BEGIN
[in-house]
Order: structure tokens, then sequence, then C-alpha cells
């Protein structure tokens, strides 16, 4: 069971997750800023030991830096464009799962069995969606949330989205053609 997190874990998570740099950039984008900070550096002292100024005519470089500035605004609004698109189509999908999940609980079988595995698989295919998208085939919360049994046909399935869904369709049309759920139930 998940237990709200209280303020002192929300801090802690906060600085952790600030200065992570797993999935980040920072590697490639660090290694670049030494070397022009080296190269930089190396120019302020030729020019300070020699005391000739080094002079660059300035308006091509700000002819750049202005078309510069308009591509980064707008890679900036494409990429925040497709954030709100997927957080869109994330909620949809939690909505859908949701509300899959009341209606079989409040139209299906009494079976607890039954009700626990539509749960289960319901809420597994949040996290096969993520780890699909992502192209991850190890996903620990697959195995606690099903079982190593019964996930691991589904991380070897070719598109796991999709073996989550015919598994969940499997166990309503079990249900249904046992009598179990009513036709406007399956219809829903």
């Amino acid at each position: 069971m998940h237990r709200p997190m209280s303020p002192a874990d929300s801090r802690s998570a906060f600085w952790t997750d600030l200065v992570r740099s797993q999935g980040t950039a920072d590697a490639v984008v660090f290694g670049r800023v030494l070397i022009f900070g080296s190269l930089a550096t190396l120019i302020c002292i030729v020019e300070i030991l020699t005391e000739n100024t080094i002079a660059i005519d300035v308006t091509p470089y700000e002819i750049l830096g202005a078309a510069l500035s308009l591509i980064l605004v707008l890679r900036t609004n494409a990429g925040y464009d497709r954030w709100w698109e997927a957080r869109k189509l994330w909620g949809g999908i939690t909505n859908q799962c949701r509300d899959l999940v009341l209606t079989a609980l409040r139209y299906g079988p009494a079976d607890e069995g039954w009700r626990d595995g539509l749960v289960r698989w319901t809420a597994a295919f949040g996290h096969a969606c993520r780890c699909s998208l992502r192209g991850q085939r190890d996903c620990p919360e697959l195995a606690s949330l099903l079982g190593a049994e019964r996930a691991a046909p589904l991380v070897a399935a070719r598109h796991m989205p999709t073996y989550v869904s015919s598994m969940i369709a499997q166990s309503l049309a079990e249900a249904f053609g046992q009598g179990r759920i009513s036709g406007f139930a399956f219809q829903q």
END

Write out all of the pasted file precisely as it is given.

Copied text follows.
[in-house]
Order: structure tokens, then sequence, then C-alpha cells
């Protein structure tokens, strides 16, 4: 069971997750800023030991830096464009799962069995969606949330989205053609 997190874990998570740099950039984008900070550096002292100024005519470089500035605004609004698109189509999908999940609980079988595995698989295919998208085939919360049994046909399935869904369709049309759920139930 998940237990709200209280303020002192929300801090802690906060600085952790600030200065992570797993999935980040920072590697490639660090290694670049030494070397022009080296190269930089190396120019302020030729020019300070020699005391000739080094002079660059300035308006091509700000002819750049202005078309510069308009591509980064707008890679900036494409990429925040497709954030709100997927957080869109994330909620949809939690909505859908949701509300899959009341209606079989409040139209299906009494079976607890039954009700626990539509749960289960319901809420597994949040996290096969993520780890699909992502192209991850190890996903620990697959195995606690099903079982190593019964996930691991589904991380070897070719598109796991999709073996989550015919598994969940499997166990309503079990249900249904046992009598179990009513036709406007399956219809829903």
């Amino acid at each position: 069971m998940h237990r709200p997190m209280s303020p002192a874990d929300s801090r802690s998570a906060f600085w952790t997750d600030l200065v992570r740099s797993q999935g980040t950039a920072d590697a490639v984008v660090f290694g670049r800023v030494l070397i022009f900070g080296s190269l930089a550096t190396l120019i302020c002292i030729v020019e300070i030991l020699t005391e000739n100024t080094i002079a660059i005519d300035v308006t091509p470089y700000e002819i750049l830096g202005a078309a510069l500035s308009l591509i980064l605004v707008l890679r900036t609004n494409a990429g925040y464009d497709r954030w709100w698109e997927a957080r869109k189509l994330w909620g949809g999908i939690t909505n859908q799962c949701r509300d899959l999940v009341l209606t079989a609980l409040r139209y299906g079988p009494a079976d607890e069995g039954w009700r626990d595995g539509l749960v289960r698989w319901t809420a597994a295919f949040g996290h096969a969606c993520r780890c699909s998208l992502r192209g991850q085939r190890d996903c620990p919360e697959l195995a606690s949330l099903l079982g190593a049994e019964r996930a691991a046909p589904l991380v070897a399935a070719r598109h796991m989205p999709t073996y989550v869904s015919s598994m969940i369709a499997q166990s309503l049309a079990e249900a249904f053609g046992q009598g179990r759920i009513s036709g406007f139930a399956f219809q829903q």